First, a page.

your carelessness has cost you.
In discussing the feeding of cows,
Ex-Gov. Hoard of Wisconsin declares
that when the American farmer's wife,
a few years hence, hands her husband
the shopping list there will appear the
following: "Chocolates for daughter
Susan, taffy for little Bill, and a gal
Ion of molasses, for the cow! Cows
like sweets," he said. " I feed my
herd a regular ration of molasses ev
ery day, and I find that they thrive on
it. It makes their flesh fat and their
skins glossy. It gives zest to their
appetities and helps their digestion.
It increases the quality and improves
the quality of their milk, for it puts
the cow in a good humor, and a good
humored cow is the best milker."
Wheat and oat straw havea value
of about six dollars per ton for feed
and four dollars a ton for bedding it
handled right. Much straw is wasted
from careless ricking. If possible put
all the straw in one large rick close
to the barn. The straw should be
thoroughly tramped down, keeping the
middle full. When the grain- is
threshed by a large steam power there
should be three men at least on the
rick to properly' place the straw as it
comes from the ca.rrier. A large, high
rick, well put up, and after it settles
nicely topped off and wired down
will shed rain perfectly.
Paralysis in swine most often fol
lows a'ver-feeding of rich nitrogenous
foods to animals that are closely con
fined. Pigs do best when allowed a
considerable range and not fed too
highly. As this affection involves the
spinal cord. It is not only liable to
prove fatal, but is not, as a rule, sat'
isfactorily treated. First, remove thO
cause. Cut down feed and allow plenty
of range, and if not fed too liberally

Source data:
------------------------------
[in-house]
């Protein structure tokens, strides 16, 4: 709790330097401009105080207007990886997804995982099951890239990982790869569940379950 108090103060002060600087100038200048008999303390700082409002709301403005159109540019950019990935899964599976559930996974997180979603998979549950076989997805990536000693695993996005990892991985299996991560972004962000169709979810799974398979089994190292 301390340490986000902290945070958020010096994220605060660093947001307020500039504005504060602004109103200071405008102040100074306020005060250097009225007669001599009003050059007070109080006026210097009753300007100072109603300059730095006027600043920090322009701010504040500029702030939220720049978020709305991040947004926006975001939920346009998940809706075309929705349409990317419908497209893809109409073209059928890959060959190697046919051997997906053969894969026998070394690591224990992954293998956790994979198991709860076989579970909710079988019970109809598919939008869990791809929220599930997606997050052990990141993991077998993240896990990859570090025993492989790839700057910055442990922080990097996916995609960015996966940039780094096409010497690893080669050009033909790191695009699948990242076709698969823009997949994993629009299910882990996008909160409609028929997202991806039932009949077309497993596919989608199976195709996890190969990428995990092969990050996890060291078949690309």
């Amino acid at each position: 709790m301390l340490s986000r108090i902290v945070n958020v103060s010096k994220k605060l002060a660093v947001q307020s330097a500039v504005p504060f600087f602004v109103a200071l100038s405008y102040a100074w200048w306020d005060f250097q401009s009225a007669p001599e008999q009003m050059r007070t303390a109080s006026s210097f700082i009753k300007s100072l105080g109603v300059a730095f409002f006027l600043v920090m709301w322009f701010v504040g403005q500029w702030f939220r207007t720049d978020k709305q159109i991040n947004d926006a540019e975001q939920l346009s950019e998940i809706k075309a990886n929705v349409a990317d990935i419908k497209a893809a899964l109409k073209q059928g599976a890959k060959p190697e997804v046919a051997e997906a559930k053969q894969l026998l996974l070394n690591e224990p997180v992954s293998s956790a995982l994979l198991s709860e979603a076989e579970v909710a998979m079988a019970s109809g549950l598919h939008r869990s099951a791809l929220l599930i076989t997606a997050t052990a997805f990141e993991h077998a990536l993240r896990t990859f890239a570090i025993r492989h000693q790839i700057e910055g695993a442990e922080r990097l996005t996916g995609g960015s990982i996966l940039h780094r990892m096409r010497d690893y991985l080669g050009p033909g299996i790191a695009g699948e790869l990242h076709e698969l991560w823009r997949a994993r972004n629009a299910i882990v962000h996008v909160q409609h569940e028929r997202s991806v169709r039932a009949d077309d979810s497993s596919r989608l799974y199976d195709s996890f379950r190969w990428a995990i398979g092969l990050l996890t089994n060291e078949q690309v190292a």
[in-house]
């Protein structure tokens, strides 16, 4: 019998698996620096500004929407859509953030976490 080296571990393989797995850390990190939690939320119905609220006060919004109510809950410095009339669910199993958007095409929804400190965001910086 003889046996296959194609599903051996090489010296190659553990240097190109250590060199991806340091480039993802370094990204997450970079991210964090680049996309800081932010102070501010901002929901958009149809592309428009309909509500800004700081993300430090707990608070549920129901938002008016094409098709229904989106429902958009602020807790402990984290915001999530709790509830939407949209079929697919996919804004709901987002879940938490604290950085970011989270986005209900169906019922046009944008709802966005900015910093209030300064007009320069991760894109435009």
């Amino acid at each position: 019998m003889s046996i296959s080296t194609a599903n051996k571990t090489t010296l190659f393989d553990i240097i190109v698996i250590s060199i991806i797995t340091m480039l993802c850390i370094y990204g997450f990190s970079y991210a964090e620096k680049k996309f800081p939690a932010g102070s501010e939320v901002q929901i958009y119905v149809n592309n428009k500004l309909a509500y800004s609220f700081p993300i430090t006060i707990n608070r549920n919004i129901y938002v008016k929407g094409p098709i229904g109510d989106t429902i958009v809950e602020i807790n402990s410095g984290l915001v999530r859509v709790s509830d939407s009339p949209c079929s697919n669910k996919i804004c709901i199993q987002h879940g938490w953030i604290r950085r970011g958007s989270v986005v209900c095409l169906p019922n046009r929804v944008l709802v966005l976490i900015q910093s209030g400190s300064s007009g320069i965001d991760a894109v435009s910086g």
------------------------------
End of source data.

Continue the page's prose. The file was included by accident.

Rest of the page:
they will forage about and get exer
cise. Young pigs only partially para11
lyzed will often come right treated aJ
above advised. Old animals will not
often respond to any form of treat
Farmyard manure is weak in both
phosphoric acid and potash, and these
elements are-supplied in fertilizers
While they may be used alone, it is
customary to use them in connection
with farm manure, which will prac
tically mean crop insurance, and wil.
actually prove so with sufficient mois
ture. Crops can be grown continuous
ly on fertilizers containing all the ele
ments of plant food. This was demon
strated at the experiment station at
Rothamstead, England, where Tor 4
years wheat was grown on chemical
fertilizer without manure and yielded
a larger aTerage crop per year than a
similar section on 'which farmyard
manure was used.
Sore shoulders can be avoided on
the horses with proper care. No sen
sible driver and; owner ofa horse will
allow his horse's shoulders to gall and
become sore, because this is a dangei
that can be wholly avoided. The prin
cipal causes of shoulder trouble in
horses are ill-fitting collars, the per
nicious sweat pad and too low a draft
on the hames. It is the urgent duty
of every one owning a working horse
to see that the collar is fitted exactly
to the shoulders of the animal, and if
this is done no evil-smelling and skin
burning sweat pad will be necessary
for the comfort of Dobbin. Many ol
the working harness outfits,' nowa
days, are not made with the' comfort
of the horsev In mind. This is seen
particularly in the placing of the draft
in the construction' of the hames. for
in the majority of cases the point ot
application of the pulling force is
fixed entirely too low down on this
important part of the harness. When
the animal is at work, the pull thus
comes on the "point" of the shoulder
where it is not evenly distributed
over the surface as it is when it comes
up a bit higher on the shoulder where
the draft should naturally be applied
There is more muscular action near
and around the "point" or lower part
of the horse's shoulder than is noticed
on the fiat surface of the muscles that
cover the shoulder blades, hence there